Note that the used 4H-SiC sample was flipped to the side, i.e. by 90° compared to the c-axis, such that the polarisation of the excitation lasers is parallel to the c-axis (E||c), which allows to excite the V1 ES with maximum efficiency20,57.

The fluorescence emission is collected by the same microscope objective and split by a dichroic mirror (Semrock Versa Chrome Edge) into two parts, i.e. ZPL (at 861.7 nm) and PSB (at 875–950 nm). PSB fluorescence is detected using a silicon avalanche photodiode (Excelitas SPCM-AQRH-W4).

ZPL emission is directed to a fully fibred Mach–Zehnder-type interferometer with a path length difference of ≈10 m. A fibre polarisation controller in the long interferometer arm allows to match the photon polarisation rotation experienced in both arms. Both interferometer outputs are directed to SNSPDs (PhotonSpot Inc.) with 80–85% detection efficiency and sub-Hz dark count rates.

In order to coherently manipulate GS spin populations, microwaves are applied through a 50-µm-thick copper wire spanned over the 4H-SiC sample in close proximity to the investigated h-VSi defect centre.

### Filter cavity for ZPL fine structure investigation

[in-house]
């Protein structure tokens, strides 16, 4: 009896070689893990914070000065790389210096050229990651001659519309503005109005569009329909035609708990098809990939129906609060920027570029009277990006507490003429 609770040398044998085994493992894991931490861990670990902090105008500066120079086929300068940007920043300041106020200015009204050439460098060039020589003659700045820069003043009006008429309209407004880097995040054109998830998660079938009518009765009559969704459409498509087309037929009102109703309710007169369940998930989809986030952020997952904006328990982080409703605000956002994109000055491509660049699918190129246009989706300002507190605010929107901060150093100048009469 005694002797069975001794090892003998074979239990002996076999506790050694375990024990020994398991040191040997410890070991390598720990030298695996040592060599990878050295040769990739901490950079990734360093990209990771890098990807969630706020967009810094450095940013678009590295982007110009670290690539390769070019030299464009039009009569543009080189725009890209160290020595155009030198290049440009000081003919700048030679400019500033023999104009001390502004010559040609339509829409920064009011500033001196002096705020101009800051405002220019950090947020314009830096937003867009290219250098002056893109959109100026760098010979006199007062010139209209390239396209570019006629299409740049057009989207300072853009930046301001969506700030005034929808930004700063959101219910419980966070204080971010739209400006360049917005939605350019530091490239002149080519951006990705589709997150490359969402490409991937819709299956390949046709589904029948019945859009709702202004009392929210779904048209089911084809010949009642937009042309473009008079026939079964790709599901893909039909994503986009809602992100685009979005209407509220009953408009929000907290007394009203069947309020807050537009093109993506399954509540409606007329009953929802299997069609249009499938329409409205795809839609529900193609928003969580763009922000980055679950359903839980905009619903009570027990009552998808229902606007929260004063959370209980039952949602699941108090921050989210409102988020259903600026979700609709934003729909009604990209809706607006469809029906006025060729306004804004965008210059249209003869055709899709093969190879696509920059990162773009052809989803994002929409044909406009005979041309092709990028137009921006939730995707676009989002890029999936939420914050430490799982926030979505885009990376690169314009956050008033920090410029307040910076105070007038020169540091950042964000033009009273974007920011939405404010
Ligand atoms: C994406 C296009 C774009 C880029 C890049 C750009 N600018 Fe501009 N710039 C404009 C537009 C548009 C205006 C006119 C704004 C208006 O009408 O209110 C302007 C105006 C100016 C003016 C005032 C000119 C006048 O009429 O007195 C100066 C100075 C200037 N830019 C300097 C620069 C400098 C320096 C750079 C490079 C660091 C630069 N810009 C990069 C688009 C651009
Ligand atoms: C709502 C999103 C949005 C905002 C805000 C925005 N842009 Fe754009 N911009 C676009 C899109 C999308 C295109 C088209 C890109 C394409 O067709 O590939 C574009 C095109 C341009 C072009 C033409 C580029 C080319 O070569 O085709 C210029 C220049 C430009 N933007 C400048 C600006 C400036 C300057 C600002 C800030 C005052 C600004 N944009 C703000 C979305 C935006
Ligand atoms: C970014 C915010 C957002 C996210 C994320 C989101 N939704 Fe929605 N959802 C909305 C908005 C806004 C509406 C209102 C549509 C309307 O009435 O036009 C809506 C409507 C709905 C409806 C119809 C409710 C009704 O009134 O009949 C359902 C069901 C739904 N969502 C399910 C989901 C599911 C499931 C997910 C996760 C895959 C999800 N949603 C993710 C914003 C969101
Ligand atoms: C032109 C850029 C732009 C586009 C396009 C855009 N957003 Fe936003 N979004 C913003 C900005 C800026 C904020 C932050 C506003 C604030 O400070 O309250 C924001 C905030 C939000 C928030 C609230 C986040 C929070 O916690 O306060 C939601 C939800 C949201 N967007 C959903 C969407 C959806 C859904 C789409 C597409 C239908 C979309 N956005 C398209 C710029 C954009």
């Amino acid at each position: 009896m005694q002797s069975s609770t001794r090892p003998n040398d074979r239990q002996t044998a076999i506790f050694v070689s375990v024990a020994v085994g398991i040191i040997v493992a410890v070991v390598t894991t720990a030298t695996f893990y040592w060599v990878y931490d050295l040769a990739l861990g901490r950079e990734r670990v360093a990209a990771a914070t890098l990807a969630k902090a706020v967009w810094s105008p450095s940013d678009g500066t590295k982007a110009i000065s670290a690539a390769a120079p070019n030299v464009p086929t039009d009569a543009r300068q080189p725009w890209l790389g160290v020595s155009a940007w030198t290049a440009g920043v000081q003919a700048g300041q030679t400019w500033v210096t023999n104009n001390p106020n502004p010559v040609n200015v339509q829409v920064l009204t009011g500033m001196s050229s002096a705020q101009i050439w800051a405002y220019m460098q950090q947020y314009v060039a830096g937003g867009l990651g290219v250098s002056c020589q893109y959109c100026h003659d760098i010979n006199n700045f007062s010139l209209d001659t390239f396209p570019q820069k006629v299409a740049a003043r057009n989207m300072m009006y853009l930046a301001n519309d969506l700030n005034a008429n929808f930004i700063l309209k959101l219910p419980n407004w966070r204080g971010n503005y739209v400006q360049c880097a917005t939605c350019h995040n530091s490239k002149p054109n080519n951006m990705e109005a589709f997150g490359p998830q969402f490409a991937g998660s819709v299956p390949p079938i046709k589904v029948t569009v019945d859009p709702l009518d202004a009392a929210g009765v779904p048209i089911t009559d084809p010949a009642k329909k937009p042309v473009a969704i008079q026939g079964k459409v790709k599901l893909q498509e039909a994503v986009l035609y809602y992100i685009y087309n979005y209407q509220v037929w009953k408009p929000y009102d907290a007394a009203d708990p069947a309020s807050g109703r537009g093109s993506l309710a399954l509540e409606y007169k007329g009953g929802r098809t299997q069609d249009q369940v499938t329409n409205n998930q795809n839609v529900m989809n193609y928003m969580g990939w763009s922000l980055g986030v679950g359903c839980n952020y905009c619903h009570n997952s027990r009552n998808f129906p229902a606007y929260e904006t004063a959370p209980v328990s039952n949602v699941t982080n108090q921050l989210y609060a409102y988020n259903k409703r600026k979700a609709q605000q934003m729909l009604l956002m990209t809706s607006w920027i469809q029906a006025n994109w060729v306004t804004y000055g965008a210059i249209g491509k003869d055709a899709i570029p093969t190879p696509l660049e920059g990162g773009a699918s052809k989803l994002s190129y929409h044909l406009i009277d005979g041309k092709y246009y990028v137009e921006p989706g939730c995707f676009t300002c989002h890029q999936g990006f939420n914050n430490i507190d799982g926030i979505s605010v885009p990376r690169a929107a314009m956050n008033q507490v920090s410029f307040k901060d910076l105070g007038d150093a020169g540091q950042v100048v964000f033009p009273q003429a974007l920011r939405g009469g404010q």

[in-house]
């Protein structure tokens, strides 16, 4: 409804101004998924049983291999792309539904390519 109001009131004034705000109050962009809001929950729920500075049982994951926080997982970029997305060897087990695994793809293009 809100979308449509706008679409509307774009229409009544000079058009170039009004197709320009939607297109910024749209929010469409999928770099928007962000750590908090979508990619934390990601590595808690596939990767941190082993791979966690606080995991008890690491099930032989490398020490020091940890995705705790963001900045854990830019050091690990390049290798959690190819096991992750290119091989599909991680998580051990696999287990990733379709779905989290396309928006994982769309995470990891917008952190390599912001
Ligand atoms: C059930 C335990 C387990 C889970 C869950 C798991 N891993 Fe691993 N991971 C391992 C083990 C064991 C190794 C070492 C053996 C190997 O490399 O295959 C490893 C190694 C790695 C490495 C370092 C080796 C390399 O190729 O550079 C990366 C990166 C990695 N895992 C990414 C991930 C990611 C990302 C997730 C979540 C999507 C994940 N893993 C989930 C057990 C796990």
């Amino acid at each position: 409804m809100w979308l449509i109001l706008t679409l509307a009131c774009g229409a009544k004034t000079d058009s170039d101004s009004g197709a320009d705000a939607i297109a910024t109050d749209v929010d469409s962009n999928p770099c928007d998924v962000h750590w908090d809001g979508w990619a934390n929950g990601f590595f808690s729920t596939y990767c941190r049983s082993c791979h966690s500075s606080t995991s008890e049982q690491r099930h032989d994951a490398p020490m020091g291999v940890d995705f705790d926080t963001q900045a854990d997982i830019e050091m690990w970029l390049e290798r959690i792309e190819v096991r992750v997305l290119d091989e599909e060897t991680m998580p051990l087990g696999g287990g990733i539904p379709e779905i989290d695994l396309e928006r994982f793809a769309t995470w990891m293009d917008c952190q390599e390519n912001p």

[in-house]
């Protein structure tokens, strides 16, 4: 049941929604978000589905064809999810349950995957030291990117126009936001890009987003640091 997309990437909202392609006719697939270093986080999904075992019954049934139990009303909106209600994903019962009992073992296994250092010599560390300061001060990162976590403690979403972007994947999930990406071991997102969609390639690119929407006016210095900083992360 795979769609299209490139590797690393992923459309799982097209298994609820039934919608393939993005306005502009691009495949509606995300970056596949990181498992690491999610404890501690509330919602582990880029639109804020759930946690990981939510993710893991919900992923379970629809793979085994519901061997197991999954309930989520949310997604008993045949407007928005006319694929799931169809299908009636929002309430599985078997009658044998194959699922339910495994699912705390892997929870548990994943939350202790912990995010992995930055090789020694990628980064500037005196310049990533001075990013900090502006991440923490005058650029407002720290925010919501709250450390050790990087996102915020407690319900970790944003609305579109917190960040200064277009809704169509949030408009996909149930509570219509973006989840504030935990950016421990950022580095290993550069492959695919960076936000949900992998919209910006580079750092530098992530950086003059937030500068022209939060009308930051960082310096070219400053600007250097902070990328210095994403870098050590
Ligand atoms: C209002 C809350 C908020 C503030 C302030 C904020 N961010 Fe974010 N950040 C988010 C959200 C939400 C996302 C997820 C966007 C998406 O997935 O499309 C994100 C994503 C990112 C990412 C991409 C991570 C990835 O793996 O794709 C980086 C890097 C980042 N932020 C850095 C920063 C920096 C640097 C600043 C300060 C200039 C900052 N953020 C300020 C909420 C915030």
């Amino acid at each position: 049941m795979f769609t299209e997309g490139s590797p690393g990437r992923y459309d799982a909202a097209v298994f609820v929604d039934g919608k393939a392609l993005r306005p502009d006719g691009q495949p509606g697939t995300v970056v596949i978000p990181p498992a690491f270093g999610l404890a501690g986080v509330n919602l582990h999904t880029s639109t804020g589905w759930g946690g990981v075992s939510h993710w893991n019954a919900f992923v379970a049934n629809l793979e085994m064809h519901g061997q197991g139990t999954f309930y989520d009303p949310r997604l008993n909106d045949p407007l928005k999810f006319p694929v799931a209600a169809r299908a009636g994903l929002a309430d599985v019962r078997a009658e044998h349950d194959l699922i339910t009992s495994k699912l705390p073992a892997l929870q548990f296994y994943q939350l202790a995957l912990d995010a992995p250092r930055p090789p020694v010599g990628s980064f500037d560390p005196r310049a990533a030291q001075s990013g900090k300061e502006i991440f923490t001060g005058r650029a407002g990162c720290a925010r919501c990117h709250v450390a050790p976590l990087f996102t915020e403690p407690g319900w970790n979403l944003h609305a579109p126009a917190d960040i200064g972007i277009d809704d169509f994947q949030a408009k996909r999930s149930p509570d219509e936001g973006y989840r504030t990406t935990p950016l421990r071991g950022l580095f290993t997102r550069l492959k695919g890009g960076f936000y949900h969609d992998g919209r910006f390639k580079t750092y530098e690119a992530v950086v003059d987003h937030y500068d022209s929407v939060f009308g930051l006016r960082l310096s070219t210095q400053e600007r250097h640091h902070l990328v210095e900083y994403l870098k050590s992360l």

To investigate the fine structure of the ZPL, we use a home-built fibre-coupled plano-concave Fabry–Pérot cavity. The cavity has the following specifications: free spectral range: 5.145 GHz; finesse: 177 ± 10; linewidth: 29 ± 2 MHz; input-fibre-to-output-fibre transmission: 80%. The cavity length is tunable via a piezoelectric actuator on which one of the two mirrors is glued. The cavity housing is made from Invar to ensure good thermal stability. The typical drift of the cavity was measured to be on the order of 5 kHz s−1.

Further details on how the cavity was used for resolving the fine structure of the ZPL emission are given in Supplementary Note 8.

### Time-gating scheme

To filter out noise components induced by the off-resonant high-power pulsed laser excitation and to perform time-resolved HOM experiments for investigation of pure dephasing, a time-gated photon detection scheme is implemented by software. All photon click signals from the SNSPDs are time tagged by coincidence electronics (Swabian Instruments Time Tagger 20) and referenced to the laser pulse timing. Via software postprocessing, we then implement time-gating by validating only photon clicks between tStart ≤ t ≤ tStop (here t = 0 represents the earliest possible photon arrival time). Owing to the software implementation on the Time Tagger 20, the experimental data points with different settings of (tStart, tStop) are obtained within a single measurement.